Cool Jazz

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Cool jazz arose slowly in the late 40s when many jazz musicians realised there was no point in following in the fast paced be-bop footsteps of Diz and Bird and began to try a more relaxed and quieter approach to playing. Early examples of cool jazz came from Miles Davis' Nonet and Lenny Tristano's group, while later practitioners like Gerry Mulligan and Chet Baker showed up on the west coast where cool jazz was often referred to as west coast jazz.

Many cool jazz saxophonists looked to the pre-bop languid sax style of Lester Young for inspiration. Also, 3rd Stream influenced arrangements that featured Baroque style counterpoint became popular during the cool era. One lasting innovation of the cool genre is the idea of concert hall influenced 'chamber jazz' as pioneered by The Modern Jazz Quartet. For some critics, west coast jazz seemed like a souless sell-out compared to the more challenging and urban flavored be-bop of New York City. In 1952 Miles Davis was one of the first 'cool' band leaders to lead the way to a more aggressive next phase in jazz, hard bop.

Cool jazz began to fade before the arrival of fusion and never made a comeback afterwards. Today Cool Jazz is a retro style that defines a certain time and place in jazz history, but is still played by some.

cool jazz top albums

Showing only albums and live's | Based on members ratings & JMA custom algorithm | 60 min. caching

MILES DAVIS Kind of Blue Album Cover Kind of Blue
MILES DAVIS
4.90 | 106 ratings
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BILL EVANS (PIANO) Sunday at the Village Vanguard (aka Live At The Village Vanguard) Album Cover Sunday at the Village Vanguard (aka Live At The Village Vanguard)
BILL EVANS (PIANO)
4.86 | 12 ratings
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BILL EVANS (PIANO) Waltz for Debby Album Cover Waltz for Debby
BILL EVANS (PIANO)
4.80 | 10 ratings
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DAVE BRUBECK Time Out Album Cover Time Out
DAVE BRUBECK
4.67 | 52 ratings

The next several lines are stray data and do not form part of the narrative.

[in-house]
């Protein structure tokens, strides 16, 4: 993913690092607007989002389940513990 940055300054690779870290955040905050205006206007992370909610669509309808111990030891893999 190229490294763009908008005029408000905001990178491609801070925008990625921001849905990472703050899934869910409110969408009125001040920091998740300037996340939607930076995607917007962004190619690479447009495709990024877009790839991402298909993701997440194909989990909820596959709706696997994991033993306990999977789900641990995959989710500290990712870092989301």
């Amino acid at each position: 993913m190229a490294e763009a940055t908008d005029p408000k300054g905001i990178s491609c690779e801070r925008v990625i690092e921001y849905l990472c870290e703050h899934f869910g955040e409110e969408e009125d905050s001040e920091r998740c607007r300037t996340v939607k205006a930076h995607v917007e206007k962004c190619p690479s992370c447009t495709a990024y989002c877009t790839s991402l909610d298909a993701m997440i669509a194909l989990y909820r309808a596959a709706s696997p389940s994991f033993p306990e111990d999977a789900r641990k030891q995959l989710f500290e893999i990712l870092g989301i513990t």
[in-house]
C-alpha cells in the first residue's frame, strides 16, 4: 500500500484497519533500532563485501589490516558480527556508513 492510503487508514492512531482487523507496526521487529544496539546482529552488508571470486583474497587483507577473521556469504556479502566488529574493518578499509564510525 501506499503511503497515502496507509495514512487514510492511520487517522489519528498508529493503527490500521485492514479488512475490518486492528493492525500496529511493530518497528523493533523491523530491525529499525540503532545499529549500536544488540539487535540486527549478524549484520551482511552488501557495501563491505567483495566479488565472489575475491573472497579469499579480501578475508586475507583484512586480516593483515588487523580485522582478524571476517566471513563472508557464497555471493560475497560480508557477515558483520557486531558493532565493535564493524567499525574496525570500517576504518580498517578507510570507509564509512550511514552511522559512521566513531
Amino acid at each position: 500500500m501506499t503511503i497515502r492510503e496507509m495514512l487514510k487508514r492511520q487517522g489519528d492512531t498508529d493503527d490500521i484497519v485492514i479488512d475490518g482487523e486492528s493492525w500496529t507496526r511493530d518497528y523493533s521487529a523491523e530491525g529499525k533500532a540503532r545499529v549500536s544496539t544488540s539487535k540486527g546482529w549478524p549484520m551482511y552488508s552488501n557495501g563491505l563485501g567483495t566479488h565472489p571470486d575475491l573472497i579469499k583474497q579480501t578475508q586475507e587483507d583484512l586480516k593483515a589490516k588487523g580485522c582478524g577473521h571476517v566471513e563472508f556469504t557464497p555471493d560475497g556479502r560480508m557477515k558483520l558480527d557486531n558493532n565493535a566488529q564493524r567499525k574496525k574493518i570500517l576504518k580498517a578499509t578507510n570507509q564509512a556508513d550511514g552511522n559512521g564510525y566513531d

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MILES DAVIS My Funny Valentine: Miles Davis in Concert Album Cover My Funny Valentine: Miles Davis in Concert
MILES DAVIS
4.76 | 6 ratings
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DAVE BRUBECK Jazz Impressions of Japan Album Cover Jazz Impressions of Japan
DAVE BRUBECK
4.76 | 6 ratings
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DAVE BRUBECK The New Brubeck Quartet Live At Montreux Album Cover The New Brubeck Quartet Live At Montreux
DAVE BRUBECK
4.95 | 3 ratings
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MILES DAVIS Miles Ahead (with Gil Evans) Album Cover Miles Ahead (with Gil Evans)
MILES DAVIS
4.52 | 10 ratings
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BILL EVANS (PIANO) Explorations Album Cover Explorations
BILL EVANS (PIANO)
4.10 | 11 ratings
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JIM HALL Concierto Album Cover Concierto
JIM HALL
4.09 | 4 ratings
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BILL EVANS (PIANO) Portrait In Jazz Album Cover Portrait In Jazz
BILL EVANS (PIANO)
4.03 | 8 ratings
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KEITH JARRETT Jasmine (with Charlie Haden) Album Cover Jasmine (with Charlie Haden)
KEITH JARRETT
4.00 | 8 ratings
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This list is in progress since the site is new. We invite all logged in members to use the "quick rating" widget (stars bellow album covers) or post full reviews to increase the weight of your rating in the global average value (see FAQ for more details). Enjoy JMA!

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Complete Small Group Sessions
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The Ultimate Playlist
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cool jazz Music Reviews

MILES DAVIS Kind of Blue

Album · 1959 · Cool Jazz
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frankbernardi22
What was "Kind of Blue" at the time of its very first appearance in records shops? What is the same massified object (d'art, of course) today, with its reduced cd cover (but vinyl copies penetrate the market, giving the illusion of living in the past. No bonus file included there, but who cares - unless you aim to menace the stability of your compact disc tower, having the two versions)? ... so, the past. Or do you prefer to read the consumed golden years with the lens of today? "Kind of Blue" is a Columbia production, the Moloch company able to put a chain around Dark Magus ankle for 30 years. Before there was Prestige, the label of junkies (rules: to pay less, to pay soon after, to pay cash - and we know why...). But it was time for youth craziness to end and so Miles wrote his immediate (repeat: immediate) future in a couple of seances: we had the "present continuous tense" tetralogy (...ing, ...ing, ...ing, ...ing). Prestige seemed satisfied and Miles and his here and there collected combo were free for the new attic. From october 1955 to september 1958, the quintet, with Trane always on tenor, cut a number of tunes feeding famous studio lps, alive albums and collections (like "Circle in the round" and "The Columbia Years"). But mean "crime" is planned for March 2 and April 22, 1959. The scene: NYC, Columbia 30th Street Studio. Producer Irving Townsend, engineer Fred Plaut. That's all. In those two days, recording machines, feeling that Miles and friends were giving birth to a brand new Golden Boy, and deeply scared for that, decided not to obey causing a little "sharpness" in the masters, then corrected by time and man.